United States Federal agencies are considering banning gas stoves which creates indoor pollution leading to childhood asthma.
U.S. Consumer Product Safety Commissioner Richard Trumka Jr. told Bloomberg this week that gas stoves pose “hidden dangers” and suggested the agency could ban them. This caused a great controversy.
Trumka confirmed that “everything is on the table” when it comes to gas stoves, but stressed that any ban only applies to new gas stoves, not old ones.
CPSC is considering action on gas stoves for several months. Trumka recommended in October that the CPSC seek public comment on the risks associated with gas stoves. Pollutants have been linked to worsening asthma and respiratory conditions.
A December 2022 study in the International Journal of Environmental Research and Public Health found that indoor gas stove use is associated with an increased risk of current asthma in children. The study found that nearly 13% of current pediatric asthma in the United States is attributed to gas stove use.
Trumka told CNN that the agency plans to release public commentary on gas stove hazards and that the CPSC has not “coordinated” around a solution. He said he was still preparing to gather information and solicit public comment.
But on Wednesday, the White House insisted that President Joe Biden did not support a stove ban. And recently, lawmakers in Washington argued that Black, Latino and low-income households are more likely to be affected by these adverse effects because they live near garbage incinerators or coal ash sites, or because they are in poorly ventilated homes. .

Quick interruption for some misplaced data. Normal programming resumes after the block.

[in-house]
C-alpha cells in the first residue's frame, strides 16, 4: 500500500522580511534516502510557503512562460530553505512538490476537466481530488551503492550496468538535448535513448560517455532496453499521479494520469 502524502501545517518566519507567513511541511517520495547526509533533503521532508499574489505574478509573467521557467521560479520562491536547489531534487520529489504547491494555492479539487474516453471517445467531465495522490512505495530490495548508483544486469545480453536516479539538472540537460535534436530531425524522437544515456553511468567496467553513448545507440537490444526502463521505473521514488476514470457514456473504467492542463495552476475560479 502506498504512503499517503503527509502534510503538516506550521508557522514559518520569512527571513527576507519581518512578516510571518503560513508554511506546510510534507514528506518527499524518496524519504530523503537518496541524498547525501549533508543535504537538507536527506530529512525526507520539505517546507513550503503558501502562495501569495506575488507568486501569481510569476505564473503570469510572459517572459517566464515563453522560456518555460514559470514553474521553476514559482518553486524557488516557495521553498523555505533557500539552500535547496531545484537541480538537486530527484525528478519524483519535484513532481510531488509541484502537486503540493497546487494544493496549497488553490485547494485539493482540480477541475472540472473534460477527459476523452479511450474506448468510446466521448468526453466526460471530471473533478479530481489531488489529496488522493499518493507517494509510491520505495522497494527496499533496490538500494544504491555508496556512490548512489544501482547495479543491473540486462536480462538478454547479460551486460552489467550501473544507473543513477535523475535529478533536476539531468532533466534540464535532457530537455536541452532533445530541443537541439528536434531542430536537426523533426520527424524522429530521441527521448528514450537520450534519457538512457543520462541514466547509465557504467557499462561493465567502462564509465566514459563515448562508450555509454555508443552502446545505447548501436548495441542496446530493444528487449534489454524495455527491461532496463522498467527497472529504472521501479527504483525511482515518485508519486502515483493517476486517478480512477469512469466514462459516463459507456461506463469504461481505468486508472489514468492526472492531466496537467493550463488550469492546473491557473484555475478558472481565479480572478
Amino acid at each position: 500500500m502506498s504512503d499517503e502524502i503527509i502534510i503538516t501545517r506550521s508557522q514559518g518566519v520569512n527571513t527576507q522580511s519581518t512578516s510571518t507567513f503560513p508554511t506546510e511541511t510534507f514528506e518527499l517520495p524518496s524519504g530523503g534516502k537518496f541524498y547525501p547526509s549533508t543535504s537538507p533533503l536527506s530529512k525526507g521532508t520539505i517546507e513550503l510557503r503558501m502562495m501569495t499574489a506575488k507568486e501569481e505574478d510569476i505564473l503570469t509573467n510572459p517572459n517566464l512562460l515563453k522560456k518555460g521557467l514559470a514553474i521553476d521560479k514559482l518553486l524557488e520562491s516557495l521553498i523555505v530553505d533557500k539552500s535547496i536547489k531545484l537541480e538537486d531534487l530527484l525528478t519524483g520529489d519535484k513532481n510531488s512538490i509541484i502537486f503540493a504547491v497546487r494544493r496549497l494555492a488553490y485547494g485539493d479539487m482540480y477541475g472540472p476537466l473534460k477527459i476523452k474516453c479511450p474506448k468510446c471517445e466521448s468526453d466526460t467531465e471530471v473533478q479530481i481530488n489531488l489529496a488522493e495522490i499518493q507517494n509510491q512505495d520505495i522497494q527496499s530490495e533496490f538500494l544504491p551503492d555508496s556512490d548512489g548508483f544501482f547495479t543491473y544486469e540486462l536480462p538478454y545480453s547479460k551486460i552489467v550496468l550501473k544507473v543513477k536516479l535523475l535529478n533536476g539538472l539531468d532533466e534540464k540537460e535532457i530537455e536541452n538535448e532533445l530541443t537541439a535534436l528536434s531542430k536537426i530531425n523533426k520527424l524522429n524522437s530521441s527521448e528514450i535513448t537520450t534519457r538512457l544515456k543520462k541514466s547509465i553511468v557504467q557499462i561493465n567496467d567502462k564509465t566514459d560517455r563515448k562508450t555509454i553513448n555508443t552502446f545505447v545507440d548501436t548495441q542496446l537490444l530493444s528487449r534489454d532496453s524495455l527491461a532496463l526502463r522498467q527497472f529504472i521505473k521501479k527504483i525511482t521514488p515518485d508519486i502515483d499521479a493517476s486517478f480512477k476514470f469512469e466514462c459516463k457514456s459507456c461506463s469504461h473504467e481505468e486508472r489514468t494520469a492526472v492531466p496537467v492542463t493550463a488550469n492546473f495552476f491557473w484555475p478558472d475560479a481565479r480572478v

Trumka pushed back the fears of politicians.
“We’re not trying to go into someone’s house and take something that’s already there. We don’t do that,” Trumka told CNN. “When we reach regulations on this topic, it’s always forward-looking. You know, that applies to new products. Consumers always have a choice about what to keep in their home and we want to make sure they do so with complete information. “
The CSPC commissioner also noted that consumers who want to switch from gas stoves to electric stoves could receive up to $840 in rebates through the Inflation Reduction Act and up to $500 to help cover the cost of switching from gas to electric. I did. .
“We try to figure out how to make things safe. That’s the first goal. And if we can do that, that’s fantastic. But if we fall short of that, all options are on the table,” Trumka said.